At Ursuline, we believe that writing is strengthened by instilling a love for reading within our pupils. We value the importance of reading to supplement writing, providing both purpose and context. We believe that pupils who are provided with a reason for writing demonstrate flair and effective writing composition, leading to high quality outcomes. We study high-quality texts and our writing opportunities are derived from this. Our children are taught to develop an understanding of the texts through reading comprehension – exploring the key themes, events, and plots of the texts being studied. From this element of the curriculum, grammar objectives are cleverly interweaved linking closely to the genre being studied. Pupils are supported within lessons and staff model how to write a high-quality piece of work. This enables children to understand how to use the skills that they have been taught in the lessons, building up to an extended piece of independent writing. During each unit of work, children are taught the knowledge and skills that they will need in order to meet the objectives for that unit. They have frequent opportunities to practise grammar, punctuation and spelling. At the end of the unit, they are given the chance to show their knowledge and skills in an independent piece of writing.  This  involves children planning, drafting, editing and proofreading their writing. We recognise the importance of drafting and editing  to ensure writing is fit for purpose and is of the highest quality.  Younger or less able children will need more adult support at this stage of  the writing process. As children become familiar with the process, they gain the skills to plan, draft, edit and proofread independently. Teachers encourage children to read their work aloud to ensure that their use of punctuation is accurate.  Children are encouraged to play around with the order of the sentences and to develop their use of spellings and further their language acquisition with use of a dictionary and a thesaurus. Teachers assess children’s writing against objectives linked to the National Curriculum for each year group. Teachers give feedback to children on writing composition and transcription. This can be done verbally or in writing in line with our marking policy. Our English working walls show the process of each unit and pupils are encouraged to interact with them as a point of reference for their writing. Published pieces of writing are celebrated in displays on resource areas. This ensures the children get to see themselves as authors. Spelling patterns and statutory spellings are also visible in classrooms. The pupils' quality of writing should be the same across all areas of the curriculum and we monitor cross-curricular writing.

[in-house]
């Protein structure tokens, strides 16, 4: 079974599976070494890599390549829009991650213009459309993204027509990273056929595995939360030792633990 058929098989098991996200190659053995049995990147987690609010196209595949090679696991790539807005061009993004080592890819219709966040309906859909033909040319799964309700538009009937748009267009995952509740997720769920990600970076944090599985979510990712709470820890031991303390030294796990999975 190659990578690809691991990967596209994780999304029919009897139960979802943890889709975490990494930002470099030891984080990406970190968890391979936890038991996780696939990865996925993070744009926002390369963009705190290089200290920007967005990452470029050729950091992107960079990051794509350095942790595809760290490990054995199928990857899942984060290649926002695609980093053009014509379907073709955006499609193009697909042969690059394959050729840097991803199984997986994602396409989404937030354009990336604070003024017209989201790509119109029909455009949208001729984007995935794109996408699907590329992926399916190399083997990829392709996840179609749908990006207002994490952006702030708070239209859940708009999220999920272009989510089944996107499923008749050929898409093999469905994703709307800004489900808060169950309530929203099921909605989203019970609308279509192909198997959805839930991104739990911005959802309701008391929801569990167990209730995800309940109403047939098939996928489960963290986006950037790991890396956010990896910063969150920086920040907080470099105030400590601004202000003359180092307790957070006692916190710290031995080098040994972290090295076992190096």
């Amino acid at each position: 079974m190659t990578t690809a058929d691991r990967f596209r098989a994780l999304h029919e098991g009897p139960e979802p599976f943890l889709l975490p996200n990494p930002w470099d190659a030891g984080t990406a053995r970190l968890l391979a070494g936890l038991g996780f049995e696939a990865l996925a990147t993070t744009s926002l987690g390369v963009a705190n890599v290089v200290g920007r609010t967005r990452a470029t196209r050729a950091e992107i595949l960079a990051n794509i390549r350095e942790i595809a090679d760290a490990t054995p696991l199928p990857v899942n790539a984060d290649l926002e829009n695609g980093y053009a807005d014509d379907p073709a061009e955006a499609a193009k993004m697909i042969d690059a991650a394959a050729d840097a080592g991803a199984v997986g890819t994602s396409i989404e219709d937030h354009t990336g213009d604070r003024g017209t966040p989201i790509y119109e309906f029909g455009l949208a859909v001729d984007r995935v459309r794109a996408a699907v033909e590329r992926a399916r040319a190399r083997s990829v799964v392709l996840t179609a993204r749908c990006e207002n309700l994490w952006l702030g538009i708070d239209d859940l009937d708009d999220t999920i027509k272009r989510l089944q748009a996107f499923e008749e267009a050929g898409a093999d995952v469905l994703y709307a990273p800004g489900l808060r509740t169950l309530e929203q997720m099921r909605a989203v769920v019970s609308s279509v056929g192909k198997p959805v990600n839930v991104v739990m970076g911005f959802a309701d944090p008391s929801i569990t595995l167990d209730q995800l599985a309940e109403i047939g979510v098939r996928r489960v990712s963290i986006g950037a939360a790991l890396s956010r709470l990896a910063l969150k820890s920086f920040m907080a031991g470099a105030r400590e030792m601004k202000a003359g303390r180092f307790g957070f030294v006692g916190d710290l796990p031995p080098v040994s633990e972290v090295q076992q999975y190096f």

We measure the effectiveness and impact of our English Writing curriculum in a variety of different ways. Throughout each unit of work, teachers informally assess children’s writing and give feedback to help them to make progress both with transcription and composition skills. (Monitoring of children’s handwriting is continually undertaken by the class teacher and interventions put in place where necessary. This ensures high standards and consistency across year groups and subjects). At the end of each term, the class teacher assesses the children’s writing against the National Curriculum year group expectations and a judgement is recorded on the school's tracking system. SLT and the English Team monitor children’s progress in writing. This can be done through discussions with teachers and pupils, book scrutinies and  lesson observations or drop-ins. Feedback is given to share strengths and any areas for development. Children’s progress in writing is also monitored by class teachers  and discussed with the SLT  in termly pupil progress meetings. Assessment of writing is reported to children’s parents /carers at parents’/carers'evenings as their progress is discussed.  A summative report is given to parents in the child’s annual report. Class teachers meet with  colleagues in school to moderate teacher assessment of writing to ensure consistency of standards throughout the school. Moderation of writing sessions with colleagues from schools across our authority further ensures our consistency of standards. 

Following in Jesus' footsteps we love, learn and grow together
UrsulineCatholic Primary School
Nicholas Road, Blundellsands,
Merseyside, L23 6TT
Office Manager | Anthony Hampson
0151 924 1704